Possible reasons of microleakage could vary from specimen to specimen. However, the results of this study demonstrate that the dynamic nature of substrate morphology is indeed an important factor and possibly the reason for adhesion defects of the restorative materials to the tooth structure.
| Conclusion|| |
Under the limitations of the present study, none of the tested materials was able to eliminate microleakage at enamel or dentinal/cemental margins in a class V cavity preparation and there is no statistically significant difference in microleakage among the three groups tested. However, an experimentally improved result was obtained for Group I at both the enamel and dentinal/cemental margins. Clinical trials should be performed to assess the performance of these composite restorative materials before definitive conclusions are formulated.
| References|| |
|1.||Mitra SB, Wu D, Holmes BN. An application of nanotechnology in advanced dental materials. J Am Dent Assoc 2003;134:1382- 90. [PUBMED] [FULLTEXT] |
|2.||Yazici AR, Celik C, Ozgünaltay G. Microleakage of different resin composite types. Quintessence Int 2004;23:790-4. |
|3.||Hilton TJ, Schwartz RS, Ferracane JL. Microleakage of four class II resin composite insertion techniques at intraoral temperature. Quintessence Int 1997;28:135-45. [PUBMED] |
|4.||Franco EB, Gonzaga Lopes L, Lia Mondelli RF, da Silva e Souza MH Jr, Pereira Lauris JR. Effect of the cavity configuration factor on the marginal microleakage of esthetic restorative materials. Am J Dent 2003;1:211-4. |
|5.||Loguercio AD, de Oliveira Bauer JR, Reis A, Grande RH. In vitro microleakage of packable composites in Class II restorations. Quintessence Int 2004;35:29-34. [PUBMED] [FULLTEXT] |
|6.||Alavi AA, Kianimanesh N. Microleakage of direct and indirect composite restorations with three dentine bonding agents. Oper Dent 2002;27:19-24. [PUBMED] |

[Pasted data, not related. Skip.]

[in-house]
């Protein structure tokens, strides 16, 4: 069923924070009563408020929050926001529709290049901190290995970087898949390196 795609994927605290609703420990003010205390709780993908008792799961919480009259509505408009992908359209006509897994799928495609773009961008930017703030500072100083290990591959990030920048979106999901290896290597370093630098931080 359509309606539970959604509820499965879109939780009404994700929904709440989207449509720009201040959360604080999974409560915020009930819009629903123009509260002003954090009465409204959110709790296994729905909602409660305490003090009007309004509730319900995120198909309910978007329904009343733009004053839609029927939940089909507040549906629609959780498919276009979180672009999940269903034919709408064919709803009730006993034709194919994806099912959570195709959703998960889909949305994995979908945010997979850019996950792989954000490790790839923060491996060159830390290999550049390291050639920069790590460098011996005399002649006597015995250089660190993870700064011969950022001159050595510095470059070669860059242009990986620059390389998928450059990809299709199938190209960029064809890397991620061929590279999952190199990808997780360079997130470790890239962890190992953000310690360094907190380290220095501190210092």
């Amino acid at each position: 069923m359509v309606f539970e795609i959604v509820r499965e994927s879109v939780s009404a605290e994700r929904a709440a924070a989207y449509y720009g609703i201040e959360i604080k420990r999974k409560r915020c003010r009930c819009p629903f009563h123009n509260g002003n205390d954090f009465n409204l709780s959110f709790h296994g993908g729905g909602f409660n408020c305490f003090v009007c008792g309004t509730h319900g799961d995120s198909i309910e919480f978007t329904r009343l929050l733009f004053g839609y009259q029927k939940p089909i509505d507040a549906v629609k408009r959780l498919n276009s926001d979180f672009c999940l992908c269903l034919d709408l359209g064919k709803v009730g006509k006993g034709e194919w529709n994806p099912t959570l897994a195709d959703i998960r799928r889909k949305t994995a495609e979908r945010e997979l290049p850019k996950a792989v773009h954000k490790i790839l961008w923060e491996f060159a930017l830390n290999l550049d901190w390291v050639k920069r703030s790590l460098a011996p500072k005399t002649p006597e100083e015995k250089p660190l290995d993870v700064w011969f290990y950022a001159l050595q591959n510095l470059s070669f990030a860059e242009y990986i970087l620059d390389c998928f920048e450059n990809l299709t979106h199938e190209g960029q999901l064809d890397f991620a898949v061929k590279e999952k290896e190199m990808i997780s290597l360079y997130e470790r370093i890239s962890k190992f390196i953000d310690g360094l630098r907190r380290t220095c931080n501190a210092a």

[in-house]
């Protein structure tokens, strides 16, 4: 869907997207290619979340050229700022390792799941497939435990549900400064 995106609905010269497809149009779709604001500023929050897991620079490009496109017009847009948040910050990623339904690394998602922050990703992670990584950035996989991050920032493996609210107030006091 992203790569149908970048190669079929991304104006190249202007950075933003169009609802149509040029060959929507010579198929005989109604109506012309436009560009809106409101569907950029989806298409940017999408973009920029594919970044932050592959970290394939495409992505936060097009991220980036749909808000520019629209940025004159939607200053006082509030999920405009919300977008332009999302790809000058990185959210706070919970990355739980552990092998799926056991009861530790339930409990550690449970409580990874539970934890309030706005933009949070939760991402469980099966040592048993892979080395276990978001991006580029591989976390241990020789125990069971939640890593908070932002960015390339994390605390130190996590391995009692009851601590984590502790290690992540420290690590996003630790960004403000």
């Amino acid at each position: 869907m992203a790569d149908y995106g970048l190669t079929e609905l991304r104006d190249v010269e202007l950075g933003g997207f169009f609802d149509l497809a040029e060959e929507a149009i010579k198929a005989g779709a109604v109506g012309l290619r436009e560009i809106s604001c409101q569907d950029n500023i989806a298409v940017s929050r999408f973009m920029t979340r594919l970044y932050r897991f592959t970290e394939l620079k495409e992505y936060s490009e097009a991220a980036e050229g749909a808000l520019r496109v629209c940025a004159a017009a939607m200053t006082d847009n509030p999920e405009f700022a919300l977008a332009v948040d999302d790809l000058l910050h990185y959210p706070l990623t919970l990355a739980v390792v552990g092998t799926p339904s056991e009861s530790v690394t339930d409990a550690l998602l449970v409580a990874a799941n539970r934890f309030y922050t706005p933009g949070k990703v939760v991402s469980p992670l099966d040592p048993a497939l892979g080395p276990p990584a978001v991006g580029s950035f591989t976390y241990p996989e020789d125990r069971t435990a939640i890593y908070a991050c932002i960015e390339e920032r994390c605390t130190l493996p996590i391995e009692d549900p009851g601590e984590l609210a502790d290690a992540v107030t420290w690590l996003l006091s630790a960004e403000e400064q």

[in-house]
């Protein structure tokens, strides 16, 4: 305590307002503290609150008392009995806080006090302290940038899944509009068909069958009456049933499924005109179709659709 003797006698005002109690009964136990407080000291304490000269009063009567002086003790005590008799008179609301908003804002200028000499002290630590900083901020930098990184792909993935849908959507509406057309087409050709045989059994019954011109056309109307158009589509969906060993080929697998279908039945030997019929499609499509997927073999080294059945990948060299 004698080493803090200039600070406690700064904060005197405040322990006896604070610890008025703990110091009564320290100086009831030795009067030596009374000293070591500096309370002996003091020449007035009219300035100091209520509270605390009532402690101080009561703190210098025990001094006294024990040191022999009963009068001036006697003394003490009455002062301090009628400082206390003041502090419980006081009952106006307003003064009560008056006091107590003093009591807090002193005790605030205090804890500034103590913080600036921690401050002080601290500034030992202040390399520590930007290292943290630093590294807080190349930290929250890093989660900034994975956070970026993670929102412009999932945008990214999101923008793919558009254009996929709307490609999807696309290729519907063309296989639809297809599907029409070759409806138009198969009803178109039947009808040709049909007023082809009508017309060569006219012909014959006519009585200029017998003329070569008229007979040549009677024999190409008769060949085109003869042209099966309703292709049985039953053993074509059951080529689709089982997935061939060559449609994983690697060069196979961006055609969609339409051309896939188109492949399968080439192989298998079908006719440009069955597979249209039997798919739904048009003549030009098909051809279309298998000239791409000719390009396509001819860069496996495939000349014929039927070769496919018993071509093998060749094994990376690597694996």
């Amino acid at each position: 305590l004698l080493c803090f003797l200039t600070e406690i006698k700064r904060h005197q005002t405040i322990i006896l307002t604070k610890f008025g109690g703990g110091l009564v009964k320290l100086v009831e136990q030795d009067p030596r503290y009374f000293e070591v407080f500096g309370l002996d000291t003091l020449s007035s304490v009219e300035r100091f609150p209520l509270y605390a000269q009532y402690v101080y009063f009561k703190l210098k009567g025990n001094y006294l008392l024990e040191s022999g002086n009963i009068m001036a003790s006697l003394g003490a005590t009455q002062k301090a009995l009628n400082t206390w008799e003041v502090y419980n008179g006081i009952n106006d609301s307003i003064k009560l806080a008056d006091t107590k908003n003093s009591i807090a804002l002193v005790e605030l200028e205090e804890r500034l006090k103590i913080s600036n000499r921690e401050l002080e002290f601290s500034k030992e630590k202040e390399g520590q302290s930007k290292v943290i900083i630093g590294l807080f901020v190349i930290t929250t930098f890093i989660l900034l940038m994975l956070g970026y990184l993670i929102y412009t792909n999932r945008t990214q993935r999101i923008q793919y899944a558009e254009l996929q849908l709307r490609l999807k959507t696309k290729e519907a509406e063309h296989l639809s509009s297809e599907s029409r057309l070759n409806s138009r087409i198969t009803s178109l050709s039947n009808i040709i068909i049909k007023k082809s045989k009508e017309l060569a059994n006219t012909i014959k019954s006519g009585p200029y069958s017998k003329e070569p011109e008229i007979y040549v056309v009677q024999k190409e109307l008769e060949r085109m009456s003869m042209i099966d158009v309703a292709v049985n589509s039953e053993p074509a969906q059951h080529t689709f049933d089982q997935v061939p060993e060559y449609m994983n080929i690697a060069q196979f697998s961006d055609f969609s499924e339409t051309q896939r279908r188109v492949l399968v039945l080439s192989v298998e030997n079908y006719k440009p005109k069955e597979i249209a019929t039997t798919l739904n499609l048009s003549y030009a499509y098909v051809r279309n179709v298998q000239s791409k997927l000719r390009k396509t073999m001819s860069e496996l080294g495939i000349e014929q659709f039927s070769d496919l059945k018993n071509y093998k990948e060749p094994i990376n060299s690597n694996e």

|7.||Duquia Rde C, Osinaga PW, Demarco FF, de V Habekost L, Conceição EN. Cervical microleakage in MOD restorations: In vitro comparison of indirect and direct composite. Oper Dent 2006;31:682-7. |
|8.||Yamazaki PC, Bedran-Russo AK, Pereira PN, Wsift EJ Jr. Microleakage evaluation of a new low-shrinkage composite restorative material. Oper Dent 2006;31-6:670-6. |
|9.||Araujo Fde O, Vieira LC, Monteiro Junior S. Influence of resin composite shade and location of the gingival margin on the microleakage of posterior restorations. Oper Dent 2006;31:556- 61. [PUBMED] [FULLTEXT] |
|10.||Available from: www.delhidentist.in/FiltekZ350.pdf . |
|11.||Available from: www.dentsplymea.com/CeramX_sc.pdf . |
|12.||Available from: www.coltenewhaledent.com . |
|13.||Available from: www.gcamerica.com/gcgbond.html . |
|14.||Castelnuovo J, Tjan AH, Liu P. Microleakage of multi-step and simplified- step bonding systems. Am J Dent 1996;9:245-8. [PUBMED] |
|15.||Saunders WP, Saunders EM. Microleakage of bonding agents with wet and dry bonding techniques. Am J Dent 1996;9:34-6. [PUBMED] [FULLTEXT] |
Hotel R.R. Bhavan Machilipatnam, Andhra Pradesh
Source of Support: None, Conflict of Interest: None